ACS: GLOBAL PATIENT NAVIGATION
The program helps advance patient-centered cancer care in resource-limited communities.
SEE ALL PARTNER ORGANIZATIONS
According to the World Health Organization and American Cancer Society, 1 in 6 people die from cancer globally, with cancer-related mortality outnumbering deaths from HIV/AIDS, tuberculosis and malaria combined.
Through a ~$2 million grant over five years (2019–2023), the partnership will improve patient support and access to cancer care in sub-Saharan Africa and develop guidance to help low- and middle-income countries adopt similar models of care.
The cornerstone of the ACS patient navigation program is the connection between the patient and the patient navigator. These navigators—whether nurses providing cancer education or lay health workers linking patients to transportation services in the community—play a vital role by supporting patients from the point of diagnosis at a health facility through their treatment journey.
According to the World Health Organization, 1 in 6 people die from cancer globally, with cancer-related mortality outnumbering deaths from HIV/AIDS, tuberculosis, and malaria combined. In resource-limited settings, health care is often fragmented, which can prevent individuals from obtaining a timely cancer diagnosis and receiving high-quality cancer care.
While there have been notable advances in cancer treatment over the past decade, many patients around the world still do not receive timely, coordinated care. Patient navigation is an effective way to help cancer patients overcome the many challenges that may affect their care by providing them with individualized assistance. A successful patient navigation program helps ensure timely diagnosis and treatment, increases rates of treatment completion, and improves patients’ overall quality of life.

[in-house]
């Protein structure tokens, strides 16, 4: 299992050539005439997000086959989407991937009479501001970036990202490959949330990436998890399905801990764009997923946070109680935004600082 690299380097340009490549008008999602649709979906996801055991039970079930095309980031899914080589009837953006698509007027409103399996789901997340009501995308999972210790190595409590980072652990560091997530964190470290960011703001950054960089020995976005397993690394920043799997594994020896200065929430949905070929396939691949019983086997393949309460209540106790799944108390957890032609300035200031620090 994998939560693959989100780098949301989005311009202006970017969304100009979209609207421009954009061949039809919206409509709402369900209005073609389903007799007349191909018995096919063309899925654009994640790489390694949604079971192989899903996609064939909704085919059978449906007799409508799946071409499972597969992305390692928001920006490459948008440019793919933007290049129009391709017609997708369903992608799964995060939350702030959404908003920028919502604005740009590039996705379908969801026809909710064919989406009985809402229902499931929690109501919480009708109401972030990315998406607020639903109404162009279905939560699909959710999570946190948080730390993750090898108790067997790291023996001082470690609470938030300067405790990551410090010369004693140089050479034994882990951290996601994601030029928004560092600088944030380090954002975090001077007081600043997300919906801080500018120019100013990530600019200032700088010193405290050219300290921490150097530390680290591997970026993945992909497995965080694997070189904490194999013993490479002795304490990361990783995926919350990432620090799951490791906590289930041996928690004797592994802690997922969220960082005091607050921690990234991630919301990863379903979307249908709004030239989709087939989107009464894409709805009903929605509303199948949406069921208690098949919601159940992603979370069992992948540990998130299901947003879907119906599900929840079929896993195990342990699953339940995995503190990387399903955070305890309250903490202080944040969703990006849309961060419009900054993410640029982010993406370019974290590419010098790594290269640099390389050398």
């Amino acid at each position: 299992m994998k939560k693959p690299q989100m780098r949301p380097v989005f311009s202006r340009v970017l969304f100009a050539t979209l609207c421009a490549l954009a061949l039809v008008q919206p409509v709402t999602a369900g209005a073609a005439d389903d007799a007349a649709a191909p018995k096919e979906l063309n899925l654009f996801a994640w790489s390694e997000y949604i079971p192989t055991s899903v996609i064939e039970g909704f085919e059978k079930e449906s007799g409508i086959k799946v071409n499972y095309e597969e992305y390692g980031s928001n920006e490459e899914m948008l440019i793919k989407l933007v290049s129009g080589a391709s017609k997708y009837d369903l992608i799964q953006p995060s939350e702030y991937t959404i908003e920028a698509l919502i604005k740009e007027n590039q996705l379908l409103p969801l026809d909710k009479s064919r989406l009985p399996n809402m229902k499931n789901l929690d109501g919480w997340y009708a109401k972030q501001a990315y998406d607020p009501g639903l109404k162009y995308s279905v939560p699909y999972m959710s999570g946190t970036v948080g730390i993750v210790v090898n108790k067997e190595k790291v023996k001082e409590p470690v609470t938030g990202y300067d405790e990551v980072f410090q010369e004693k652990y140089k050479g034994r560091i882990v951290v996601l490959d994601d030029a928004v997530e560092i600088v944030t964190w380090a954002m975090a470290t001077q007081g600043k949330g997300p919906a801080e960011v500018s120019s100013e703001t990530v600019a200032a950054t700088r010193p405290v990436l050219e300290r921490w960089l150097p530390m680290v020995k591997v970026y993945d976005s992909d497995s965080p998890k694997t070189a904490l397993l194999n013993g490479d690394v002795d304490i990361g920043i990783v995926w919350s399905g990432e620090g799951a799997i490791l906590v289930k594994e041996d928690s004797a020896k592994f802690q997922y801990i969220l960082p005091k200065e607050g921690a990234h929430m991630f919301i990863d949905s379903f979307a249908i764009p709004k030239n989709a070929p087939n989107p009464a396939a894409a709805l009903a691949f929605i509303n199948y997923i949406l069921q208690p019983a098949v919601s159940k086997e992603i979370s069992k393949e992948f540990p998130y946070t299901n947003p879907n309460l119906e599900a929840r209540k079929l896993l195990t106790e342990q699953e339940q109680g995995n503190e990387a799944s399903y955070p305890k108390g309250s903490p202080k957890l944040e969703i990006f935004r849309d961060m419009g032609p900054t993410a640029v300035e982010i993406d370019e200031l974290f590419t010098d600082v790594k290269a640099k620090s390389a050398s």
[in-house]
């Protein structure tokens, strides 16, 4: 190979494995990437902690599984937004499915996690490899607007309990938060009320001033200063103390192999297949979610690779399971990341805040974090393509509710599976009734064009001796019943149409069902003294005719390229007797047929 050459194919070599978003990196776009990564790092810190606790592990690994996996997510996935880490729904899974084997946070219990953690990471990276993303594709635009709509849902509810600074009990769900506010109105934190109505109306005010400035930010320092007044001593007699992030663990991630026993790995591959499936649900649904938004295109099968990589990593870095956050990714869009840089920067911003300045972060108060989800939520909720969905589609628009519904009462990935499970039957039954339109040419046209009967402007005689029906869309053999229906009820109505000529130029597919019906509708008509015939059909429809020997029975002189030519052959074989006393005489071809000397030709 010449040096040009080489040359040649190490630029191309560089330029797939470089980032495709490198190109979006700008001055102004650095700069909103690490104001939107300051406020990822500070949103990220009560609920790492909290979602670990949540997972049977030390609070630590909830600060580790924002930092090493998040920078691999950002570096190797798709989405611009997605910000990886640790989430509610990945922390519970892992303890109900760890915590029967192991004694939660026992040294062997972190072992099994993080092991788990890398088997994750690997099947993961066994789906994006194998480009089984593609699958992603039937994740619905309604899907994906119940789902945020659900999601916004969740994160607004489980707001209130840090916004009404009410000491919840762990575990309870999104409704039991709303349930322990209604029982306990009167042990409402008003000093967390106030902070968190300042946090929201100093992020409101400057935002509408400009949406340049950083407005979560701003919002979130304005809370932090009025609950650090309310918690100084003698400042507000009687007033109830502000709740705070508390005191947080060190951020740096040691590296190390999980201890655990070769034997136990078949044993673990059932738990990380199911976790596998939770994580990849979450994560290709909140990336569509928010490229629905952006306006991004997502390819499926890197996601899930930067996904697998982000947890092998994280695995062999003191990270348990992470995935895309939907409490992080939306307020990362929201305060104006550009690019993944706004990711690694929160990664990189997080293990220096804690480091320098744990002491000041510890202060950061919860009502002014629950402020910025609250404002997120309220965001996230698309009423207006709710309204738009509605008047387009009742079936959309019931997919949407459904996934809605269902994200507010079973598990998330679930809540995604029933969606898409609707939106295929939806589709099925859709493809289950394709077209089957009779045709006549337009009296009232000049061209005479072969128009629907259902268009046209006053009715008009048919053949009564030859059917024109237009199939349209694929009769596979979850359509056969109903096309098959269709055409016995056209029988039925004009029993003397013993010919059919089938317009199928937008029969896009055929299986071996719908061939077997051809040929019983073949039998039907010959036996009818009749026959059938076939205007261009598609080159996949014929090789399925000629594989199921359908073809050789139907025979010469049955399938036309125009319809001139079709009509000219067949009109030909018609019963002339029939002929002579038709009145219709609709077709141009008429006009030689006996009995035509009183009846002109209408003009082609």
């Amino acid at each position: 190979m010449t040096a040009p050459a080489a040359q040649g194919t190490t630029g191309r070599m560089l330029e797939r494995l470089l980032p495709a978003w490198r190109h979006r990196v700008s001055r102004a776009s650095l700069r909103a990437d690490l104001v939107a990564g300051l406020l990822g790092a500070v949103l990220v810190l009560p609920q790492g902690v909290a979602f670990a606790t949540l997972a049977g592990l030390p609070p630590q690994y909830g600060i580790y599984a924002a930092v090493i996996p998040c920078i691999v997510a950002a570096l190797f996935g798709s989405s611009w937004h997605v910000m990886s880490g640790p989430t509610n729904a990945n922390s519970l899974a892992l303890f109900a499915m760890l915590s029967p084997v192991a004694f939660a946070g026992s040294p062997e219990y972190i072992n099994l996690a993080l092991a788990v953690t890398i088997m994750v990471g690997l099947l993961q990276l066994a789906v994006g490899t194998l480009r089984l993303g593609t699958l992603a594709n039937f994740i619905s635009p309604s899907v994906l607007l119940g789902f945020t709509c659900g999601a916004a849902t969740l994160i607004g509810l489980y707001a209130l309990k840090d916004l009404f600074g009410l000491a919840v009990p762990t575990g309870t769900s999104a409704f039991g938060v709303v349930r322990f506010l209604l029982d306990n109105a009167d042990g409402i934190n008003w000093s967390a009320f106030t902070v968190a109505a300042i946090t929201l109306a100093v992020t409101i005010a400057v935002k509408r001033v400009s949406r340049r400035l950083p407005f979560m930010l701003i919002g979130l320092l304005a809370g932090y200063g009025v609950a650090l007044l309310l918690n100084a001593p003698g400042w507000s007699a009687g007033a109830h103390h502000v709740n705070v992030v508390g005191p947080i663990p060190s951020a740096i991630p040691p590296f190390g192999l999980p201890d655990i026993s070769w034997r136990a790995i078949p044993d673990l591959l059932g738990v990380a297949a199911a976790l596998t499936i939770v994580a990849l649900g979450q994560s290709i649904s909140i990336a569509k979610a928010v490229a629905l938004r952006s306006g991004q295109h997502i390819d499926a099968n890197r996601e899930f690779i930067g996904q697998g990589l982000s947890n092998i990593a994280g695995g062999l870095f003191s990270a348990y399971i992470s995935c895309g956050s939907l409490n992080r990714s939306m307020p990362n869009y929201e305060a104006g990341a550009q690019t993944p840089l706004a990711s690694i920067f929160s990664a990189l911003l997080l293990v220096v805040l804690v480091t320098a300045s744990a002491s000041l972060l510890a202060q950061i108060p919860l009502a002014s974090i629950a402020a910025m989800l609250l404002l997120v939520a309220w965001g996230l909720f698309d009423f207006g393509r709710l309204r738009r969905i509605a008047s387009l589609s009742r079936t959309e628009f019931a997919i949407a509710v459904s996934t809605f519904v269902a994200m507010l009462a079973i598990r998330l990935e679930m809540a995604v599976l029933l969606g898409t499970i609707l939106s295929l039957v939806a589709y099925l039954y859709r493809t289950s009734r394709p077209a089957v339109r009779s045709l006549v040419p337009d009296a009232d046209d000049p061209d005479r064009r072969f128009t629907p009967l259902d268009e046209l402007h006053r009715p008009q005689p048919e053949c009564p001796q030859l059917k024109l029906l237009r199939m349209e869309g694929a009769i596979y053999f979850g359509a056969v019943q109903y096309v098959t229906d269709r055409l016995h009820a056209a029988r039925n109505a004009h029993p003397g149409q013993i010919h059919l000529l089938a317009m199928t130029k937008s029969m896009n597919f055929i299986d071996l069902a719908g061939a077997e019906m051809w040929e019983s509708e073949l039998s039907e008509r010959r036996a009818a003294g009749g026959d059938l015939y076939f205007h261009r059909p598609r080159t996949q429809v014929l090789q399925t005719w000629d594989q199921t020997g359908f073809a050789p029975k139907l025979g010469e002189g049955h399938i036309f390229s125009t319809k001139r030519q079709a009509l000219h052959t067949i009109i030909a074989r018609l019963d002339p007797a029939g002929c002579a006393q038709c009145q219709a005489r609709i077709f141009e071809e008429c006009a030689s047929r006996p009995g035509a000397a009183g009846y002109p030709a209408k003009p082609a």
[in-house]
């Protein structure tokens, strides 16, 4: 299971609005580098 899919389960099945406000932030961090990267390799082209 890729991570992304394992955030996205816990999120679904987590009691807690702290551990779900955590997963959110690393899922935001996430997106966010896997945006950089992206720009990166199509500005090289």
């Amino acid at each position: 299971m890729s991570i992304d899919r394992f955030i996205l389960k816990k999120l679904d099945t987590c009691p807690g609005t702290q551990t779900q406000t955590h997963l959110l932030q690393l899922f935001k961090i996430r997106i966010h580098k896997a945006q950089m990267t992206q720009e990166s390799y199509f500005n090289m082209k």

Through a nearly $2 million grant over five years (2019-2023), the MSD* Foundation is helping the American Cancer Society (ACS) bring its expertise in patient navigation to resource-limited settings in sub-Saharan Africa as well as develop a toolkit to help low- and middle-income countries adopt navigation programs as part of delivering comprehensive cancer care. Patient navigation holds great potential to help ensure cancer patients in resource-limited settings have access to the care and support they need.
*MSD is known as Merck & Co., Inc. in the United States & Canada
- Non-communicable diseases
SGDs the partnership contributes to
- 3.4: NCDs (including mental health)
- 3.8: Achieve universal health coverage
Kenyatta National Hospital
American Cancer Society